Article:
As such, I think we will go ahead to purchase them because I don't think the specs of HP MS Gen9/10 would make a very big difference to what I'm using it for. Thank you all for helping!

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Gen8's bays maybe "hot-swap" designs but they're not "hotswappable" AFAIK, right?

 

If you put in a E3-1265L v2 in a Gen8, it's going to rival the low-end Has/Broadwell or perhaps even some Skylake.

 

There are lots of Microserver sold, and the PSU is standard size so I'm not too worried. The fan is also standard sized IIRC. Mainboard could be a problem though.

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Gen8's bays maybe "hot-swap" designs but they're not "hotswappable" AFAIK, right?

The built-in B120i SATA controller is not hotswap capable. You need to fit a SmartArray P222 card to have hotswap capability.

 

If you put in a E3-1265L v2 in a Gen8, it's going to rival the low-end Has/Broadwell or perhaps even some Skylake.

Good luck finding a E3-1265Lv2 that isn't extortionately priced though. They were fairly expensive when stock was available but now that the usual retail channels have dried up, the price has shot up massively. Updating the BIOS on the Microserver and then using one of the newly supported i3s may be a better idea. Only issue is that the stock heatsink isn't rated for that TDP. HP supply a newer larger version which has a heatpipe with the i3 SKUs but nobody seems able to buy the heatsink by itself as a spare.

 

There are lots of Microserver sold, and the PSU is standard size so I'm not too worried.

The PSU is a standard FlexATX unit.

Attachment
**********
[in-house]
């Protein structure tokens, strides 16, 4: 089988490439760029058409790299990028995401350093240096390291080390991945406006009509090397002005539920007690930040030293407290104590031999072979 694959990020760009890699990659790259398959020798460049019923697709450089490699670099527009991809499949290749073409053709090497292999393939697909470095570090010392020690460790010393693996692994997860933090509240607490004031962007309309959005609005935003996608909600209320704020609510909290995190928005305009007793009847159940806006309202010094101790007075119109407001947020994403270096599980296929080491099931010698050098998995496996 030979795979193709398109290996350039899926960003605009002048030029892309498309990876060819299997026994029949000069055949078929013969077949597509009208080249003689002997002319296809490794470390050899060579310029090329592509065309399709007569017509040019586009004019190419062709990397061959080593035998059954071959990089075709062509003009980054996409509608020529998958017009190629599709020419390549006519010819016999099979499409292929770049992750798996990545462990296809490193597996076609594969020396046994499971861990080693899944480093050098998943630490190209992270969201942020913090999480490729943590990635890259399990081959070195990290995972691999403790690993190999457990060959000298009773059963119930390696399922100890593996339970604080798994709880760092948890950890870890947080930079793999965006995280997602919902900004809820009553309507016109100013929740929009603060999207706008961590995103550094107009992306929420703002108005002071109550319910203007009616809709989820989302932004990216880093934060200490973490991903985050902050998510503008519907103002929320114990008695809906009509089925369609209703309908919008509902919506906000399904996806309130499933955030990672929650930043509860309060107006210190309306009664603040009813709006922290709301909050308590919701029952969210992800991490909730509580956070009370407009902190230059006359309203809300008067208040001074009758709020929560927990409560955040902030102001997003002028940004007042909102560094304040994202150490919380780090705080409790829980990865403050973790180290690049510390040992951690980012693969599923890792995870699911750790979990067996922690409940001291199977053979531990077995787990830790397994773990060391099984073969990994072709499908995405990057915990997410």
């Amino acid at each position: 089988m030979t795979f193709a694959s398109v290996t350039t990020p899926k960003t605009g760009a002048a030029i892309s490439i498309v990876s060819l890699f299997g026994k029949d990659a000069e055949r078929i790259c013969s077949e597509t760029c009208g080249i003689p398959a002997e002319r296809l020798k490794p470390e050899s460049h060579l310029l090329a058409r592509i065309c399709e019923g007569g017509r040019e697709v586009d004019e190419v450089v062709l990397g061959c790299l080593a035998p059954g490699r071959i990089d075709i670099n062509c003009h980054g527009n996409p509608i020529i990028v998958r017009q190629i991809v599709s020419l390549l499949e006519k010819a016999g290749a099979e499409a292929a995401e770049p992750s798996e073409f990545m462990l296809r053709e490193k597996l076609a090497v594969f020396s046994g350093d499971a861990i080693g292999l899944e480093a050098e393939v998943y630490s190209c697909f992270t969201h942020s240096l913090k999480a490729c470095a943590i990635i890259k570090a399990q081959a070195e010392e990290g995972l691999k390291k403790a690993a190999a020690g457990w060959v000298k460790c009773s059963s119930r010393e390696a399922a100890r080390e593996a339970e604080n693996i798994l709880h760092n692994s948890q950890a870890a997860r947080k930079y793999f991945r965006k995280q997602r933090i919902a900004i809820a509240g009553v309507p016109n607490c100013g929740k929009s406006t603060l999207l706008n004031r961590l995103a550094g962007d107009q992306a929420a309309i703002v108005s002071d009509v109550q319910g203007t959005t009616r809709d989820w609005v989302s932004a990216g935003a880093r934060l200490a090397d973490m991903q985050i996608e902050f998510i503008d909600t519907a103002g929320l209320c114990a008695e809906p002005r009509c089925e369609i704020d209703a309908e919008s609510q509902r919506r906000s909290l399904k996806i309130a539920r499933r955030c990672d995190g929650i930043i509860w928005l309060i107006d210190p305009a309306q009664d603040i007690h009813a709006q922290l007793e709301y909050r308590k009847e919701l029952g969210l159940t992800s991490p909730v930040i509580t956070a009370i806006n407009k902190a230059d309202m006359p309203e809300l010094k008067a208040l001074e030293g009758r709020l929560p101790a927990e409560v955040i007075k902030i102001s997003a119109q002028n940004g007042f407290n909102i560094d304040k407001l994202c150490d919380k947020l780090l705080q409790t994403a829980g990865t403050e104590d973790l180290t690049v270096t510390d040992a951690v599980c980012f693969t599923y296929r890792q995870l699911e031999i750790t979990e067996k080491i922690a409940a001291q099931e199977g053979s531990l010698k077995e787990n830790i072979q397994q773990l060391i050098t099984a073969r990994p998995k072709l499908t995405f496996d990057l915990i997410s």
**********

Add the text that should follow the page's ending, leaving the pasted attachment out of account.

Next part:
The fan is also standard sized IIRC. Mainboard could be a problem though.

The chassis fan isn't a standard PC fan as it has an unusual tachometer output and a non-standard connector.

The motherboard, heatsink, front panel connector and chassis are all custom. Some people have had luck with mounting certain PC fans after modifying the brackets.

 

And we also prefer the hot-swap bays to swap drives easily from outside.

As noted above, if you're using the SATA controller built into the motherboard then it is not hotswap capable. You need to power down to swap out HDs. If you've purchased the HP SmartArray P222 RAID controller then you can hotswap.

 

I think the Microserver fits what we need really well, except the fact that it's a little old (which makes me worry about parts replacement)

I recommend the HP Care Pack that gives you 3 years of NBD repair. It isn't very much especially if you're a business. If you can get it on rebate then it is a very good deal.

 

I figure after 3 years if it fails so badly that part replacement is difficult that I'd just pick up whatever the cheap replacement is for the Microserver at the time and get another 3 year care pack.

 

it doesn't have a USB3 front port (which really isn't a problem with USB3 extenders).

Yes. I just use USB3 extension cables. You could just use a USB3 hub instead. Be aware that you can't boot from the USB3 ports. Edited by GotNoTime